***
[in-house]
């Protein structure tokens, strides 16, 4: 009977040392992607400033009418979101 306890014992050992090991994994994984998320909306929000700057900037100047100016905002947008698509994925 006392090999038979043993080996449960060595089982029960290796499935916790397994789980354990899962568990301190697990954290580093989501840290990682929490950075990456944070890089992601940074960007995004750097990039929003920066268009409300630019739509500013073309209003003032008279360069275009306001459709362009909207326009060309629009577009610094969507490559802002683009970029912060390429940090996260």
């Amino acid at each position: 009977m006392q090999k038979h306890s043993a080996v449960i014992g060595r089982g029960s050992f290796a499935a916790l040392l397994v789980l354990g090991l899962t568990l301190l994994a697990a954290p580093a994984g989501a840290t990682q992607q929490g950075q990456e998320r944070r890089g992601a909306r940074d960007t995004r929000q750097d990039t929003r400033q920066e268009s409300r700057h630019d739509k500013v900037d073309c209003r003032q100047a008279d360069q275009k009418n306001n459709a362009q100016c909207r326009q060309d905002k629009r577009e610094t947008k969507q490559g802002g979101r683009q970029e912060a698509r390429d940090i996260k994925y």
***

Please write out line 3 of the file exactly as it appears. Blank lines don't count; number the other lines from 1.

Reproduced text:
């Amino acid at each position: 009977m006392q090999k038979h306890s043993a080996v449960i014992g060595r089982g029960s050992f290796a499935a916790l040392l397994v789980l354990g090991l899962t568990l301190l994994a697990a954290p580093a994984g989501a840290t990682q992607q929490g950075q990456e998320r944070r890089g992601a909306r940074d960007t995004r929000q750097d990039t929003r400033q920066e268009s409300r700057h630019d739509k500013v900037d073309c209003r003032q100047a008279d360069q275009k009418n306001n459709a362009q100016c909207r326009q060309d905002k629009r577009e610094t947008k969507q490559g802002g979101r683009q970029e912060a698509r390429d940090i996260k994925y």